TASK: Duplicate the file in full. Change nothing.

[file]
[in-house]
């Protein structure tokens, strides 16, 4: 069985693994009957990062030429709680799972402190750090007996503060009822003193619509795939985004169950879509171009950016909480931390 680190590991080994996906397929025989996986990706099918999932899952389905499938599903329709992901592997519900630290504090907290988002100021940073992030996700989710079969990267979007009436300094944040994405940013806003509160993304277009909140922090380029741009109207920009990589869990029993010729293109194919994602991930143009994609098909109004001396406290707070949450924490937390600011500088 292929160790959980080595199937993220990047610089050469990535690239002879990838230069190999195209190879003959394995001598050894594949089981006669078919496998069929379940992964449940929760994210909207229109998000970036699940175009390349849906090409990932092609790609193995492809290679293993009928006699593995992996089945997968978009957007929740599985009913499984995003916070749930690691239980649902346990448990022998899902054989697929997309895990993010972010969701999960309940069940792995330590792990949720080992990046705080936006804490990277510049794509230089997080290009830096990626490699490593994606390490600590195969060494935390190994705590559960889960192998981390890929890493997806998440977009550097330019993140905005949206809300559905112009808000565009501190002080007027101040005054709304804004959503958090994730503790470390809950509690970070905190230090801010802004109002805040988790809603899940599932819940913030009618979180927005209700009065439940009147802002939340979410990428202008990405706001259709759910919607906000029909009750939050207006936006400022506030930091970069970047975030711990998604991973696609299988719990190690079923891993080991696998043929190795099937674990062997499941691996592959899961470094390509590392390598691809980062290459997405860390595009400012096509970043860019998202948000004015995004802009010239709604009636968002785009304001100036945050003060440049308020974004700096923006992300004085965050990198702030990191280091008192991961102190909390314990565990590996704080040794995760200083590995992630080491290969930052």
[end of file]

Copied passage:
[in-house]
């Protein structure tokens, strides 16, 4: 069985693994009957990062030429709680799972402190750090007996503060009822003193619509795939985004169950879509171009950016909480931390 680190590991080994996906397929025989996986990706099918999932899952389905499938599903329709992901592997519900630290504090907290988002100021940073992030996700989710079969990267979007009436300094944040994405940013806003509160993304277009909140922090380029741009109207920009990589869990029993010729293109194919994602991930143009994609098909109004001396406290707070949450924490937390600011500088 292929160790959980080595199937993220990047610089050469990535690239002879990838230069190999195209190879003959394995001598050894594949089981006669078919496998069929379940992964449940929760994210909207229109998000970036699940175009390349849906090409990932092609790609193995492809290679293993009928006699593995992996089945997968978009957007929740599985009913499984995003916070749930690691239980649902346990448990022998899902054989697929997309895990993010972010969701999960309940069940792995330590792990949720080992990046705080936006804490990277510049794509230089997080290009830096990626490699490593994606390490600590195969060494935390190994705590559960889960192998981390890929890493997806998440977009550097330019993140905005949206809300559905112009808000565009501190002080007027101040005054709304804004959503958090994730503790470390809950509690970070905190230090801010802004109002805040988790809603899940599932819940913030009618979180927005209700009065439940009147802002939340979410990428202008990405706001259709759910919607906000029909009750939050207006936006400022506030930091970069970047975030711990998604991973696609299988719990190690079923891993080991696998043929190795099937674990062997499941691996592959899961470094390509590392390598691809980062290459997405860390595009400012096509970043860019998202948000004015995004802009010239709604009636968002785009304001100036945050003060440049308020974004700096923006992300004085965050990198702030990191280091008192991961102190909390314990565990590996704080040794995760200083590995992630080491290969930052």